Health Updates 1 March 2012

  • Hypnosis may help kids’ stomach woes long-term: “Hypnosis may bring lasting relief to some kids with irritable bowel syndrome or chronic stomach pain, a small study suggests.  Researchers found that of 52 children with the tummy troubles, those who had six hypnosis sessions – plus at-home ‘self-hypnosis’ – were still doing well five years later. More than two-thirds were free or mostly free of abdominal pain.  That compared with just 20 percent of kids who were given standard therapy alone….Many people think of hypnosis as someone waving a pocket watch in front of your face, then making you do strange things, noted Miranda van Tilburg, an assistant professor of medicine at the University of North Carolina at Chapel Hill.  But in medicine, hypnosis is used to help people create relaxing images in their minds to ease symptoms like pain and anxiety….The current findings are important, she told Reuters Health, because they suggest that hypnosis can offer lasting relief.” (Reuters Health)
  • Job loss fears sow unhappiness in work, family life: “People worried about losing their jobs become dissatisfied with many aspects of their life and their work performance, and their commitment suffers, a new study indicates….As the fear of job loss increases, ‘people are less satisfied with their personal, work and family lives and they are less committed to their work….The researchers also found that job insecurity has different effects on blue-collar workers (supermarket shelf-stockers or hospital attendants, for example), white-collar workers (office or administration) and professionals (nurses, doctors or engineers). When faced with job uncertainty, blue-collar workers ‘are less satisfied with life…”.” (HealthDay)
  • Nicotine patches no help in pregnancy: “Adding nicotine patches to behavioral counseling did not improve quit rates among pregnant women who smoked, a randomized trial showed.  Only 9.4% of women assigned to nicotine patches remained abstinent from their quit date through delivery, compared with 7.6% who received placebo patches….Nor were there any differences between the groups in adverse pregnancy and birth outcomes, although low compliance in both groups limits the ability to draw conclusions about the safety of nicotine-replacement therapy during pregnancy, the researchers reported in the March 1 issue of the New England Journal of Medicine.  The lack of efficacy is consistent with the results of two previous, smaller randomized trials and calls into question guidelines recommending the use of nicotine-replacement therapy to help pregnant women quit smoking.” (Todd Neale, MedPage Today)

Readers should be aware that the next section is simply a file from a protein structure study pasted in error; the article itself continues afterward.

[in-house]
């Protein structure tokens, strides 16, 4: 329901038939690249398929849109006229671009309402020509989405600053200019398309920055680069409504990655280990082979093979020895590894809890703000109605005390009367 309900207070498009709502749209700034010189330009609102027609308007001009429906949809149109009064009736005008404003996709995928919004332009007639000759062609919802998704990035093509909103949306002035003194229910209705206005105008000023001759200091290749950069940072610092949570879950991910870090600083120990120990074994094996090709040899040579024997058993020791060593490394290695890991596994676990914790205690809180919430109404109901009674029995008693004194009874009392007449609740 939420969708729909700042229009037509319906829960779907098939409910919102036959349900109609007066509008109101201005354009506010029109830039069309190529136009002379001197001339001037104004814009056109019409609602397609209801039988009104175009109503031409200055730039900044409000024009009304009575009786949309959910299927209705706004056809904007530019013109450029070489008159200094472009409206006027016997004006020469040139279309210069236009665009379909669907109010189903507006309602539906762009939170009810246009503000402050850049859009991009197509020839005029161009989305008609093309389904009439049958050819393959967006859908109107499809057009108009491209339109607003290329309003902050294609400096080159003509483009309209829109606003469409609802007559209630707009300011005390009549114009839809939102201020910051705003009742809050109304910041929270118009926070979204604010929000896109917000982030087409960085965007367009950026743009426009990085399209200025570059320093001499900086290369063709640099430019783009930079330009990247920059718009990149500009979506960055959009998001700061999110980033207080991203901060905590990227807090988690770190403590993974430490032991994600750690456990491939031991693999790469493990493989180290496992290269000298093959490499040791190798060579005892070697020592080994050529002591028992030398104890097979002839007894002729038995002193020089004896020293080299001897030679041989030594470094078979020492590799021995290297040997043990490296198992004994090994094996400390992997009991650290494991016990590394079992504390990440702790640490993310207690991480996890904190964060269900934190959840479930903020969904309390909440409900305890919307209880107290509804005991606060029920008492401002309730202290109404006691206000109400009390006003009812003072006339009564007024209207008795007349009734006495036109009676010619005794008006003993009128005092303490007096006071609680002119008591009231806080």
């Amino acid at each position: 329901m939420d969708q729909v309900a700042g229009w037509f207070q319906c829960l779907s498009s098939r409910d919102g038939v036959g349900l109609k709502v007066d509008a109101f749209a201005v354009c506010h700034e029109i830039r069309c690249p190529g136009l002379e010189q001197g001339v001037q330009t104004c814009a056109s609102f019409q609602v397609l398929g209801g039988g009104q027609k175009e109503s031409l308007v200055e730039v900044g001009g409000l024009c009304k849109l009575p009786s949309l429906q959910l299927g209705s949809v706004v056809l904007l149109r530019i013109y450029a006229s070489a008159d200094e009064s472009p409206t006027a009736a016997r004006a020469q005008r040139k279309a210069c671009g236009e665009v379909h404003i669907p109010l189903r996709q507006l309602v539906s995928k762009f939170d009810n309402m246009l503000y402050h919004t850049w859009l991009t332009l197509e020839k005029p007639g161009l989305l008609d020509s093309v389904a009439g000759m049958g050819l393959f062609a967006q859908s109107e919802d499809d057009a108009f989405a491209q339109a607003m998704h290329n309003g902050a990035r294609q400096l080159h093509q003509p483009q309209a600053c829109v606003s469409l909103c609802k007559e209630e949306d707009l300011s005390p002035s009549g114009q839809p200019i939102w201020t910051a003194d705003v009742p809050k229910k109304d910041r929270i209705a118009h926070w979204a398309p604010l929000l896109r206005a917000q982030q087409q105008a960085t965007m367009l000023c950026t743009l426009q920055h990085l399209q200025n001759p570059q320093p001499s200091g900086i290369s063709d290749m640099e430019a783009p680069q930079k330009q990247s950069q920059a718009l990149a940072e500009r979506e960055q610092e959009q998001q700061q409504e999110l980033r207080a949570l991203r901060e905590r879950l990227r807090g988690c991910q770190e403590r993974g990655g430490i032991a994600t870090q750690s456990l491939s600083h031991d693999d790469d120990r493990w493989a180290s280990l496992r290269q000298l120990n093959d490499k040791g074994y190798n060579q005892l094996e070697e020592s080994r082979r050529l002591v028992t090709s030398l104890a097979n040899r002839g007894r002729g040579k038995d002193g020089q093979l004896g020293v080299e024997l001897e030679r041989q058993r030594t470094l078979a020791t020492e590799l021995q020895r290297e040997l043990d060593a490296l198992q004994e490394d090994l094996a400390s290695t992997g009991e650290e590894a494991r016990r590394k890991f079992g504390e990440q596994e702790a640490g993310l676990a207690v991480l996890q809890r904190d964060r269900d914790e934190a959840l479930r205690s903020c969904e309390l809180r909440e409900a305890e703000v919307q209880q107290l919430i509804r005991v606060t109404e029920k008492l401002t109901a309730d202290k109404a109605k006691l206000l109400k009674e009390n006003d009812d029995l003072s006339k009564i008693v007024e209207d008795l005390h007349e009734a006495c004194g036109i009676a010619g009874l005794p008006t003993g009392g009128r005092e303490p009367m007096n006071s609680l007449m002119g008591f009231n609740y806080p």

• Chronic Fatigue Syndrome in Gulf War veterans: “Gulf War veterans who develop Chronic Fatigue Syndrome (CFS) do not have to prove a connection between their illnesses and military service to be eligible to receive VA disability compensation.  CFS must have emerged during active duty in the Southwest Asia theater of military operations or by December 31, 2016, and be at least 10 percent disabling.  CFS is an unexplained, severe and persistent fatigue that is not helped by rest.  There may be flu-like symptoms such as sore throat, swollen lymph glands, low-grade fever, headache, muscle pain and poor sleep.   Patients may undergo a variety of tests to rule out other conditions that have similar symptoms.” ( US Dept. of Veterans Affairs)

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